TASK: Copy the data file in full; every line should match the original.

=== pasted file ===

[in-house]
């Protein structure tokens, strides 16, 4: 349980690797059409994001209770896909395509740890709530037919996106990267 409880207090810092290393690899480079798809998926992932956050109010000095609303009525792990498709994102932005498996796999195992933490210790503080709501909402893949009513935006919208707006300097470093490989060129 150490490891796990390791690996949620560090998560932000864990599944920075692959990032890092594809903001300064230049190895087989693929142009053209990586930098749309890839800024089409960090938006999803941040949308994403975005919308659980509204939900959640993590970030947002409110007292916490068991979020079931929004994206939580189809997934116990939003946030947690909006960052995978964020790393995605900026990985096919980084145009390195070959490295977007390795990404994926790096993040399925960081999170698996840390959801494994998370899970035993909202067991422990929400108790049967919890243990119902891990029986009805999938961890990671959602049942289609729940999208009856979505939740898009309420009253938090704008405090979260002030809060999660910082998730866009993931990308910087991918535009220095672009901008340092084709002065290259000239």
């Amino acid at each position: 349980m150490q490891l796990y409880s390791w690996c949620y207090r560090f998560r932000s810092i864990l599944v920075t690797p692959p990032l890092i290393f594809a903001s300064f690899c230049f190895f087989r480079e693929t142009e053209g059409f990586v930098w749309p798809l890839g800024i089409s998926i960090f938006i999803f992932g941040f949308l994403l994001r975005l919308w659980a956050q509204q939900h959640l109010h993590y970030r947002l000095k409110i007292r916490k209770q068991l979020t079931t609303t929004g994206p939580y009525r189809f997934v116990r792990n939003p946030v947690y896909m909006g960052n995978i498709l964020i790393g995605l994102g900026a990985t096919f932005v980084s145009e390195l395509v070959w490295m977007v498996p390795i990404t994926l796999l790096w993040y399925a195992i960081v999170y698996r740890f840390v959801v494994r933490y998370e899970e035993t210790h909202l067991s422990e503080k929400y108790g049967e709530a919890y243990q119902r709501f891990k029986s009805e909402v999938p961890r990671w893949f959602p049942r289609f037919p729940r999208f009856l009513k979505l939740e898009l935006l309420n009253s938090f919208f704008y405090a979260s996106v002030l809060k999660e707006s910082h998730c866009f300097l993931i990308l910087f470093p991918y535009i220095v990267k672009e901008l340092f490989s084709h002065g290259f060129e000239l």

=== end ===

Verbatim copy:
[in-house]
């Protein structure tokens, strides 16, 4: 349980690797059409994001209770896909395509740890709530037919996106990267 409880207090810092290393690899480079798809998926992932956050109010000095609303009525792990498709994102932005498996796999195992933490210790503080709501909402893949009513935006919208707006300097470093490989060129 150490490891796990390791690996949620560090998560932000864990599944920075692959990032890092594809903001300064230049190895087989693929142009053209990586930098749309890839800024089409960090938006999803941040949308994403975005919308659980509204939900959640993590970030947002409110007292916490068991979020079931929004994206939580189809997934116990939003946030947690909006960052995978964020790393995605900026990985096919980084145009390195070959490295977007390795990404994926790096993040399925960081999170698996840390959801494994998370899970035993909202067991422990929400108790049967919890243990119902891990029986009805999938961890990671959602049942289609729940999208009856979505939740898009309420009253938090704008405090979260002030809060999660910082998730866009993931990308910087991918535009220095672009901008340092084709002065290259000239």
């Amino acid at each position: 349980m150490q490891l796990y409880s390791w690996c949620y207090r560090f998560r932000s810092i864990l599944v920075t690797p692959p990032l890092i290393f594809a903001s300064f690899c230049f190895f087989r480079e693929t142009e053209g059409f990586v930098w749309p798809l890839g800024i089409s998926i960090f938006i999803f992932g941040f949308l994403l994001r975005l919308w659980a956050q509204q939900h959640l109010h993590y970030r947002l000095k409110i007292r916490k209770q068991l979020t079931t609303t929004g994206p939580y009525r189809f997934v116990r792990n939003p946030v947690y896909m909006g960052n995978i498709l964020i790393g995605l994102g900026a990985t096919f932005v980084s145009e390195l395509v070959w490295m977007v498996p390795i990404t994926l796999l790096w993040y399925a195992i960081v999170y698996r740890f840390v959801v494994r933490y998370e899970e035993t210790h909202l067991s422990e503080k929400y108790g049967e709530a919890y243990q119902r709501f891990k029986s009805e909402v999938p961890r990671w893949f959602p049942r289609f037919p729940r999208f009856l009513k979505l939740e898009l935006l309420n009253s938090f919208f704008y405090a979260s996106v002030l809060k999660e707006s910082h998730c866009f300097l993931i990308l910087f470093p991918y535009i220095v990267k672009e901008l340092f490989s084709h002065g290259f060129e000239l």